Wu also stores common pantry ingredients in the refrigerator to prevent spoilage. “Refrigerate ingredients you would normally keep in the pantry, like nuts and seeds, to extend their life,” she says. “I store all my nuts and seeds in mason jars in my fridge, which can double their shelf life (three months in the pantry versus six months in the fridge).”
Get creative with what you have left over
Odds and ends, scraps and leftovers can be transformed and utilized for future meals, while also helping to reduce food waste. As an example, Wu says, “Use stems from fresh herbs like cilantro, parsley, basil, dill and other herbs that would otherwise be composted or thrown away in dips, pestos and blended sauces.” Leftover vegetables can be thrown into a soup, stew or frittata, or you could make up a macro bowl with all your leftover veggies, grains and proteins.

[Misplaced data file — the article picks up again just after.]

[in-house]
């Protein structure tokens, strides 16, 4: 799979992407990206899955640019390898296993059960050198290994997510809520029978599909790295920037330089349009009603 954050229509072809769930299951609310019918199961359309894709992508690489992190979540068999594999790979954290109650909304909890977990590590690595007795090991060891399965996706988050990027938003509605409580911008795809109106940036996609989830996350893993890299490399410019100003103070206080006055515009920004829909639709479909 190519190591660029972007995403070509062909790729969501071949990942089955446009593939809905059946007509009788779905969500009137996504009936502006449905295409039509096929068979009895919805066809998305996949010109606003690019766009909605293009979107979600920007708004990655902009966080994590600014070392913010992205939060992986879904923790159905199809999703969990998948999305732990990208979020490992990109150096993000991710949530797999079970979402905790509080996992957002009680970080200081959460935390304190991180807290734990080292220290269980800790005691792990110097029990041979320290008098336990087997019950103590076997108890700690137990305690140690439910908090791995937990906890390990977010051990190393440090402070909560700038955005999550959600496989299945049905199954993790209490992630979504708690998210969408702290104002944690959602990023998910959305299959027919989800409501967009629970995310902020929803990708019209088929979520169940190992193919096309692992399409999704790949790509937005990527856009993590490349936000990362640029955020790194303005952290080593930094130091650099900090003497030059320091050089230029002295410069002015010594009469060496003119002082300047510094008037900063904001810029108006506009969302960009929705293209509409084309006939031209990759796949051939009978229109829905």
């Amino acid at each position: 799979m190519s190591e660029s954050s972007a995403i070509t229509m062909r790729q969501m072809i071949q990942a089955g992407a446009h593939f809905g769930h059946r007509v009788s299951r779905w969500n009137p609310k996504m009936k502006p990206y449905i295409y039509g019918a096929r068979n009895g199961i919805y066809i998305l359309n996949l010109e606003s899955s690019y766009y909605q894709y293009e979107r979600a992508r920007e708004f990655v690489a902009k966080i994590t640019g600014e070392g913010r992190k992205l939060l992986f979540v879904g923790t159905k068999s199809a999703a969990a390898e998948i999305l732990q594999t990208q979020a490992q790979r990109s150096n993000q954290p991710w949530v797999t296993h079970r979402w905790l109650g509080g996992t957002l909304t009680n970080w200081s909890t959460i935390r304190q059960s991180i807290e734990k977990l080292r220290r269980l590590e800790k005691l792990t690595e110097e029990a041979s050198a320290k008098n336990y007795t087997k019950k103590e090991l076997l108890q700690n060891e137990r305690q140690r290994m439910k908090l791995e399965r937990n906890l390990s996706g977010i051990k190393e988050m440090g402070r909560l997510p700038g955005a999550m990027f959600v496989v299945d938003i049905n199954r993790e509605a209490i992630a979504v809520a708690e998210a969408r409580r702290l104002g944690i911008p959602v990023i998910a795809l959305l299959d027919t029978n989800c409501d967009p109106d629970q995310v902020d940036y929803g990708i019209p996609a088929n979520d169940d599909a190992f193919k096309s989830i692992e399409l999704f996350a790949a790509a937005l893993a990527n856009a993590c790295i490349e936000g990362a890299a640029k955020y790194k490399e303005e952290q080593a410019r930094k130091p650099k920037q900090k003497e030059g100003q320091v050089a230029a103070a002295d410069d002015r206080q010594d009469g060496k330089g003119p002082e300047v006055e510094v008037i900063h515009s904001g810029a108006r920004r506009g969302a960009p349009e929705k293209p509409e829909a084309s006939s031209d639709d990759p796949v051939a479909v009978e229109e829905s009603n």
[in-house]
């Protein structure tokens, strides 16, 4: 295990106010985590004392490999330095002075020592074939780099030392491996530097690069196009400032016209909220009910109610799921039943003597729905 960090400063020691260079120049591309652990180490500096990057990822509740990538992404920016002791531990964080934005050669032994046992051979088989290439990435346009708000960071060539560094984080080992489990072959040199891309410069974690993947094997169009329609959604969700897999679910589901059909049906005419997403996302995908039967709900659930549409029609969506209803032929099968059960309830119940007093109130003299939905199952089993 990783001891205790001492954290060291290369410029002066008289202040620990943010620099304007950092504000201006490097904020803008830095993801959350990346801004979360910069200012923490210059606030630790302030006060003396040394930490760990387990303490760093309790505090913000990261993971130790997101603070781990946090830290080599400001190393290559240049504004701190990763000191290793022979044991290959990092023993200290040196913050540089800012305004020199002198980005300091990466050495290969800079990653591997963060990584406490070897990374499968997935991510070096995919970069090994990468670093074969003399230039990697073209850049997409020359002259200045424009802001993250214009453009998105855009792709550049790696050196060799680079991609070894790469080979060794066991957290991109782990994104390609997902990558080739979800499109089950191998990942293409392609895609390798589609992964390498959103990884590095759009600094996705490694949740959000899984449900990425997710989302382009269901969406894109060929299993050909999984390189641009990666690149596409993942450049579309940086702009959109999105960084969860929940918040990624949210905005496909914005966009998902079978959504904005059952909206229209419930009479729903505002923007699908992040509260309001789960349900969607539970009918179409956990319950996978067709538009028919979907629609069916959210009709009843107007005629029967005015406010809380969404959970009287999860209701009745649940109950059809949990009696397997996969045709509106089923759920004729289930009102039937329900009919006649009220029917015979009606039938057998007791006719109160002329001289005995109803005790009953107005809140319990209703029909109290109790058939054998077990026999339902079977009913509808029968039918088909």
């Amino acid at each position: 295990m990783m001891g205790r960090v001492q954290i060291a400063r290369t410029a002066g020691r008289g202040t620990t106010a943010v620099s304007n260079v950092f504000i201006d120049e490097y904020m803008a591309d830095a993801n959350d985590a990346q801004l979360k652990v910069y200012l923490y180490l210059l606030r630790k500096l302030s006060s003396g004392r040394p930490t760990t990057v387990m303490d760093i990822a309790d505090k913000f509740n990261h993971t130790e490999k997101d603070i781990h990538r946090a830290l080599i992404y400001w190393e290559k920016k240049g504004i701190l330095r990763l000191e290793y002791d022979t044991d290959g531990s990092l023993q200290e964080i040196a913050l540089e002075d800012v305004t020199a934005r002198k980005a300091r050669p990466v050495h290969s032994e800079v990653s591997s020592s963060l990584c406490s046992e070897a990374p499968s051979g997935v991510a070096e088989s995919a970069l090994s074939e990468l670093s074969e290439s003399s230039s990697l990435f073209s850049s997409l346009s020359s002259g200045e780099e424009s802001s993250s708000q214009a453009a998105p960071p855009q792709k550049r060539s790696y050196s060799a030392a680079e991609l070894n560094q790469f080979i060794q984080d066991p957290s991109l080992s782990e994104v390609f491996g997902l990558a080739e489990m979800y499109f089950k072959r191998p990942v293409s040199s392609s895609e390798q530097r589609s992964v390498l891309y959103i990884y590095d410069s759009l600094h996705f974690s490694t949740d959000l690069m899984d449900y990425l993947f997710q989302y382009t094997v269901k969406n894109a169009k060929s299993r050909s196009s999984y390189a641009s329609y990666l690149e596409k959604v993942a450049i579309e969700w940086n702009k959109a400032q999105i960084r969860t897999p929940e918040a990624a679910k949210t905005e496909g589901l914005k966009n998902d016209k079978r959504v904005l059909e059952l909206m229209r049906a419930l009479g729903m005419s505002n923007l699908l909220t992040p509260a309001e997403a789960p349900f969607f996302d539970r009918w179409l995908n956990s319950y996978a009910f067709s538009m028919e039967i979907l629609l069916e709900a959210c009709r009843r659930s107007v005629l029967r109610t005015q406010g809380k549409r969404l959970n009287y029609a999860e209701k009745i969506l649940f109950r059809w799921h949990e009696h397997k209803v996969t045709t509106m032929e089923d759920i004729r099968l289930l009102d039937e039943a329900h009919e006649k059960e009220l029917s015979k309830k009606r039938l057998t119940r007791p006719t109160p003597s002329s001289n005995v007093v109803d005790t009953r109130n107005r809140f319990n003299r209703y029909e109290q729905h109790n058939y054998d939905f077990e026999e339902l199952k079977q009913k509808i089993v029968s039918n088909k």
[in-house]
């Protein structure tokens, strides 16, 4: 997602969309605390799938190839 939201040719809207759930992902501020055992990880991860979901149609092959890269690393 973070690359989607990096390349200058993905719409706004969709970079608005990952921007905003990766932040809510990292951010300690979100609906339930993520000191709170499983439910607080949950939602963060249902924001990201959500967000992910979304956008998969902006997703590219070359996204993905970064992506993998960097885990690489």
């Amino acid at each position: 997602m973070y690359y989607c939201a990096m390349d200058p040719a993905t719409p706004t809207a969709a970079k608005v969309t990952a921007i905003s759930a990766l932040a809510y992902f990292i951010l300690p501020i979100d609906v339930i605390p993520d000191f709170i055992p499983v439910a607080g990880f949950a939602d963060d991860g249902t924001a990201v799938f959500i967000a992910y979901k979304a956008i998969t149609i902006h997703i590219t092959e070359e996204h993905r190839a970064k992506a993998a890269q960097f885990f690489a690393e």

Take expiration dates with a grain of salt
If something in your fridge or pantry is past its expiration date, it might still be safe to eat, Watkins shares. “Sell-by dates aren’t federally regulated, and are often thought of as expiration dates. Even if they are marked expiration dates, they’re merely estimates for when foods are likely to reach peak quality.” (See the USDA’s food product dating fact sheet here.)
To determine if something is safe, start by using some of the tools you were born with. “The best way to determine whether a food is still safe to eat is to use your five senses — if foods look, smell and taste fresh or edible, they probably are,” Watkins says. “Also, it’s helpful to remember that most people don’t get sick from eating old food; they get sick from eating food that’s been contaminated with bacteria, which is a completely different issue.”
While you’re at it, how about making your own grocery bag that you can re-use? We show you how to do it.